In "The Lottery," what kind of work do they do in the village?
In Shirley Jackson's 1948 short story, "The Lottery," the villagers have many jobs. The setting of the story is a small village of three hundred people. In this village, there is a town square, a post office, and a bank. Villagers who run these operations are never named. In the third paragraph of the story, the narrator states:
"Soon the men began to gather, surveying their own children, speaking of planting and rain, tractors and taxes. They stood together, away from the pile of stones in the corner, and their jokes were quiet and they smiled rather than laughed. The women, wearing faded house dresses and sweaters, came shortly after their menfolk."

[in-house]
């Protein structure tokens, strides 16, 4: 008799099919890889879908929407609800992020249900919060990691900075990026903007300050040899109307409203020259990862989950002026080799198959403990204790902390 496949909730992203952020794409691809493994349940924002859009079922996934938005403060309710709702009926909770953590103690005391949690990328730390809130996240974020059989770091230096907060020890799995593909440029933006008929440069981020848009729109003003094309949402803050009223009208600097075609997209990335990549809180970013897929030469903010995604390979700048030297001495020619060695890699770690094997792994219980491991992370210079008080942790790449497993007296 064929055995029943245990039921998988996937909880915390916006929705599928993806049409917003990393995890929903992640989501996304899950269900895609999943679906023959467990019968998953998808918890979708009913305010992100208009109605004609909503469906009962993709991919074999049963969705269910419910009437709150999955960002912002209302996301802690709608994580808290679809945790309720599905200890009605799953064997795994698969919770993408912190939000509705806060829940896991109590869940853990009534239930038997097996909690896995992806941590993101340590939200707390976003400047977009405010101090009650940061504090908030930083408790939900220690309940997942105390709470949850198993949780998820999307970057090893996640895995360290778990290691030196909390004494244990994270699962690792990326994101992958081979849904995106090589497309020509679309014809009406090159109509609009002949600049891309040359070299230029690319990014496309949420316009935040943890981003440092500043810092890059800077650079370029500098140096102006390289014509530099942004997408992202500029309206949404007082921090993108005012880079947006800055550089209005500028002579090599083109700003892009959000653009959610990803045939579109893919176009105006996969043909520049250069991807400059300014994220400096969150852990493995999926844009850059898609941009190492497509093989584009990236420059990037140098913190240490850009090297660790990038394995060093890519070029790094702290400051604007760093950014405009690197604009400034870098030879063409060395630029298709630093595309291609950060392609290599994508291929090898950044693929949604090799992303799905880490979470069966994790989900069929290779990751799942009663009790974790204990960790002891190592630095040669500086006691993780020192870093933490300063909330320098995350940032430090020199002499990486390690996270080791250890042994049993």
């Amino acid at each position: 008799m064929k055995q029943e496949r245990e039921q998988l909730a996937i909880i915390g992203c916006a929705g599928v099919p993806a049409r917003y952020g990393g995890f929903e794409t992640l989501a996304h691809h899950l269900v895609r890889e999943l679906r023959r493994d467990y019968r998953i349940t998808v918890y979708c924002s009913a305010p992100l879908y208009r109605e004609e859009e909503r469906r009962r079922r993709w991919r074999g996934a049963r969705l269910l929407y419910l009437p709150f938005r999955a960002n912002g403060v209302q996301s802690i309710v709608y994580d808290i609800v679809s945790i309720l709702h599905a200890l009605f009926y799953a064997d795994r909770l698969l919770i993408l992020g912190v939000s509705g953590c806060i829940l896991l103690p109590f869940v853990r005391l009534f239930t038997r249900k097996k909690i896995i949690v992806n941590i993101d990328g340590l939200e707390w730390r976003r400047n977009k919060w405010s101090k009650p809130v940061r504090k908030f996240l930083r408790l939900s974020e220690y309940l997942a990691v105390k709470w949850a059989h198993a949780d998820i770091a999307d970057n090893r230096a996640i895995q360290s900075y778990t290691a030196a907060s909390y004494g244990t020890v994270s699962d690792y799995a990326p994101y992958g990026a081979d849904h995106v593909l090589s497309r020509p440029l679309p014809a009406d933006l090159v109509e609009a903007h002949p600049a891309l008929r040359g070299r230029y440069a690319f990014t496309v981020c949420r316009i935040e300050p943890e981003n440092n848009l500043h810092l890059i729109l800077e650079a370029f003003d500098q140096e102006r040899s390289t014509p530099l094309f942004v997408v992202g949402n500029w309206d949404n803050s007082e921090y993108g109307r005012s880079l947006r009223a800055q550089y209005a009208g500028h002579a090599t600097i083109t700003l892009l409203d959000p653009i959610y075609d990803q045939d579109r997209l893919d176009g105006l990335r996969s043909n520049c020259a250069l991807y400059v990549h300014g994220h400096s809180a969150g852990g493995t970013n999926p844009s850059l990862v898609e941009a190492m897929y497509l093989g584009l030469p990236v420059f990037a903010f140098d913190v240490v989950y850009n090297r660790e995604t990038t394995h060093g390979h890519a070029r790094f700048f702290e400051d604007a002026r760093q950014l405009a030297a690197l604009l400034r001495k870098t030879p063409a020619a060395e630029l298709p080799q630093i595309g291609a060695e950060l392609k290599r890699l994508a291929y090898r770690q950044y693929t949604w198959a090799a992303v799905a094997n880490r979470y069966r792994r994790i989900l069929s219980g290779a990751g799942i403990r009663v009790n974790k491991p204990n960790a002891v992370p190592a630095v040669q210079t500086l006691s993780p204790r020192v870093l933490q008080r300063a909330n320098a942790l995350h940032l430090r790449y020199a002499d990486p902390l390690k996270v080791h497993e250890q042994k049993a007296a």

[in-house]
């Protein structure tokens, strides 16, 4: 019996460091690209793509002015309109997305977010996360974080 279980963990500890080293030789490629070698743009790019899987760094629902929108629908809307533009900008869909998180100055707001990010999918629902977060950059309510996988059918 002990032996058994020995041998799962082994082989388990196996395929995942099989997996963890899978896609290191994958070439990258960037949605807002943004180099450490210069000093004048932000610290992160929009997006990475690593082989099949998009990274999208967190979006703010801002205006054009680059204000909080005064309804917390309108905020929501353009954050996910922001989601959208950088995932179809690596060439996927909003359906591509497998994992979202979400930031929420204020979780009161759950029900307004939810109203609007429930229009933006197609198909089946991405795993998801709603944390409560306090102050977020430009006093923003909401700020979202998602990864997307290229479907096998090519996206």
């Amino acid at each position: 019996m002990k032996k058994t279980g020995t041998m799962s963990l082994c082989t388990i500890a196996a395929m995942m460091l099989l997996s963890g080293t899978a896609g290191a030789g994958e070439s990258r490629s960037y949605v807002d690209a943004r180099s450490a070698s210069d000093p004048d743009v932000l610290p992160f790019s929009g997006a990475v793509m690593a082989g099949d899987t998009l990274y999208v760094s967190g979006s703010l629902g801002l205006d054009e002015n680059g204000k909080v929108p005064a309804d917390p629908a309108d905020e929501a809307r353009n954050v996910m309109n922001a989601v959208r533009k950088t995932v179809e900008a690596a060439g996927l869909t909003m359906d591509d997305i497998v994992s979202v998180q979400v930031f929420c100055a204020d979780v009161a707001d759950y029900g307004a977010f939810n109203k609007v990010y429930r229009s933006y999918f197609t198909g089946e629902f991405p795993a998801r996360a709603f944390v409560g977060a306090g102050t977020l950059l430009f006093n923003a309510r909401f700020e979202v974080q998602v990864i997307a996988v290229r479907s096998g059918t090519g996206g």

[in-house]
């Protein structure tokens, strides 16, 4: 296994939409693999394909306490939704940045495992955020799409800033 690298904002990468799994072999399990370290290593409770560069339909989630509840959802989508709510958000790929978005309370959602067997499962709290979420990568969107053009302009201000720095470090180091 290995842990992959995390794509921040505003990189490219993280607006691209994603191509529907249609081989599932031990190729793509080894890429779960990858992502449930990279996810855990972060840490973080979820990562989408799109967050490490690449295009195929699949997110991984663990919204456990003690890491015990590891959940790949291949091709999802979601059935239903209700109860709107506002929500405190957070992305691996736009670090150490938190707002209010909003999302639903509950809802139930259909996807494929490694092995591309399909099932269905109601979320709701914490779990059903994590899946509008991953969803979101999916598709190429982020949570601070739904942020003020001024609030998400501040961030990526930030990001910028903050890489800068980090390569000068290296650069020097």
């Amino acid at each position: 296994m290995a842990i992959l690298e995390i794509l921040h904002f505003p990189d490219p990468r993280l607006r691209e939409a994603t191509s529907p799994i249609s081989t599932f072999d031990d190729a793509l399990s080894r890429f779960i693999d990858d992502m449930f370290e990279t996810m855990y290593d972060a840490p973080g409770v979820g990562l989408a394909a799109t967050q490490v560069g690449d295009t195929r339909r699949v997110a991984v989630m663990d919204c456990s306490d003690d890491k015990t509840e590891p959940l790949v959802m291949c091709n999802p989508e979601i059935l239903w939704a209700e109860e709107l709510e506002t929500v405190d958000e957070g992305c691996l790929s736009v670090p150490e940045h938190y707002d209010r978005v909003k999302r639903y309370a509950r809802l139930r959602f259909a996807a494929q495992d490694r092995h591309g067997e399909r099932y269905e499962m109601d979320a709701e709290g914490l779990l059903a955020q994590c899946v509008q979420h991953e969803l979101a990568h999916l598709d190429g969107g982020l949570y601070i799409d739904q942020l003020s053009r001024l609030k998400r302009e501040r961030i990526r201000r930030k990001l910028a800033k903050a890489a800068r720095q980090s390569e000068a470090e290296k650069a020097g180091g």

Although not directly stated, one can infer from this passage that many of the village men are farmers. Their conversation about planting and tractors provides textual evidence for this. A further inference could be made that most of the women are homemakers, based not only on their attire in this passage but also on later conversations. Tessie Hutchinson tells her husband she had to finish washing the dishes in the sink before she could come to the lottery.
There are only two people in the story whose jobs are named. Mr. Graves, the postmaster, serves as an assistant to the man who conducts the lottery. The other person whose job is named is Mr. Summers. He is the owner of a coal business in the village and the one who conducts the lottery. The fact that he is the only villager whose career is named speaks to the hierarchy in the town, as well. Mr. Summers conducts all the civic activities of the town because he has "the time and energy to do so." Since he is a business owner, he employs people but doesn't have to do the heavy work himself. He is a leader in a town of blind followers.